Re: Bad Resignation Experience
Given the hostile manner in which you were treated at the exit interview of that initial job, I am of the opinion that you absolutely did the right thing in not discussing the matter any further. There is a word for that kind of treatment: bullying. In truth, you escaped.
Generally the right thing to do is to communicate with corporate management, through proper channels (that usually means starting with your supervisor), what you would like changed and why. For it to be effective, the case has to be made as to how it benefits the company as well. Otherwise, you're just wasting everyone's time. Allow a reasonable amount of time for the request(s) to be processed to get an answer.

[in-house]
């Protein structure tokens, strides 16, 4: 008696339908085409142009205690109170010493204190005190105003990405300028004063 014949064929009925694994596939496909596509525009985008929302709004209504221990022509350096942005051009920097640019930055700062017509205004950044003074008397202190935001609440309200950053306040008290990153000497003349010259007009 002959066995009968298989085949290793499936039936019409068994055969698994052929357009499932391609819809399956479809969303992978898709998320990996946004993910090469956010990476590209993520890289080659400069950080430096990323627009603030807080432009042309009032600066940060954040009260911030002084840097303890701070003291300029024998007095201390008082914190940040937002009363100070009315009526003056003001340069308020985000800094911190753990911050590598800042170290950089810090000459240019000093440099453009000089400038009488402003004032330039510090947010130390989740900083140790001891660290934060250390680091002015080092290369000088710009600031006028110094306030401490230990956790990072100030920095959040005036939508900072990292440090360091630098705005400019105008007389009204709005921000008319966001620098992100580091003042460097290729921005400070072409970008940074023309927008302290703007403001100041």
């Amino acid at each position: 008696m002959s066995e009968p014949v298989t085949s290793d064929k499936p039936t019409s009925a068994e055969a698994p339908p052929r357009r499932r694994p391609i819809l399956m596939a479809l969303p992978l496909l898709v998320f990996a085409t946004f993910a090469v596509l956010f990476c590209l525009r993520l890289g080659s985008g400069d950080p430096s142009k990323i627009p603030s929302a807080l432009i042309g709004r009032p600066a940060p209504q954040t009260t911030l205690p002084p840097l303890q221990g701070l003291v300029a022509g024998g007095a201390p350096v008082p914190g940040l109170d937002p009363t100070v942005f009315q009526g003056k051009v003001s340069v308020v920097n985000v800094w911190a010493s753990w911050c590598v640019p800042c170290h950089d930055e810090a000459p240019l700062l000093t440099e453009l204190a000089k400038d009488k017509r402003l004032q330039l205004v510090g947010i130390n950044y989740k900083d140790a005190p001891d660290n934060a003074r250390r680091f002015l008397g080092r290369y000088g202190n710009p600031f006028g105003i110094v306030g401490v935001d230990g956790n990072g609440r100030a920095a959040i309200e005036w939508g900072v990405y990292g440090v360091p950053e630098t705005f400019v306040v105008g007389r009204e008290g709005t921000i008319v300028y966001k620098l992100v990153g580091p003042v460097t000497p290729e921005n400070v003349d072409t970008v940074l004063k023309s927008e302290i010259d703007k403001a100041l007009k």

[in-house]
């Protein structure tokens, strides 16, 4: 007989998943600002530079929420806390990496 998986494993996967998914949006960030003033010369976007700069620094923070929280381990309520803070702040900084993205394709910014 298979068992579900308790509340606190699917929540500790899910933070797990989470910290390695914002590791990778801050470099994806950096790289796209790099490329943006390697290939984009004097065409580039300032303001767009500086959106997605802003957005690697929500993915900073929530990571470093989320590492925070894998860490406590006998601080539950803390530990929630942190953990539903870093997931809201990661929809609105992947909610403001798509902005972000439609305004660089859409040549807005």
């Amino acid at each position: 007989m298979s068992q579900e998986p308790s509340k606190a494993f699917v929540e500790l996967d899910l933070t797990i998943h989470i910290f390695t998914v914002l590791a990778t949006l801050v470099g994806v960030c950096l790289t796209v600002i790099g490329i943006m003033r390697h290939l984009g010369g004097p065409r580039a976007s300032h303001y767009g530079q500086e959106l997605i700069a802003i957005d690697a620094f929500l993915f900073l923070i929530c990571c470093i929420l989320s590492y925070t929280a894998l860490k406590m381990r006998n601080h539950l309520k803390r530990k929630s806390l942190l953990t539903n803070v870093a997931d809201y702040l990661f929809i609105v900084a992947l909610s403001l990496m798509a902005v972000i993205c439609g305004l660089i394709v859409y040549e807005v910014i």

Regardless of policies in force, anything is negotiable - policies, rules, etc. are put in place by people. In an ideal world, they are designed to smooth operations and make things run efficiently. Nevertheless, they are considerations that can be examined again, esp. in light of a legitimate exception.
If you've gone through all that and not made enough headway to be satisfied, then it's time to move on. No counteroffer, esp. at this point, should even be considered, for reasons already mentioned in this article and the other responses here.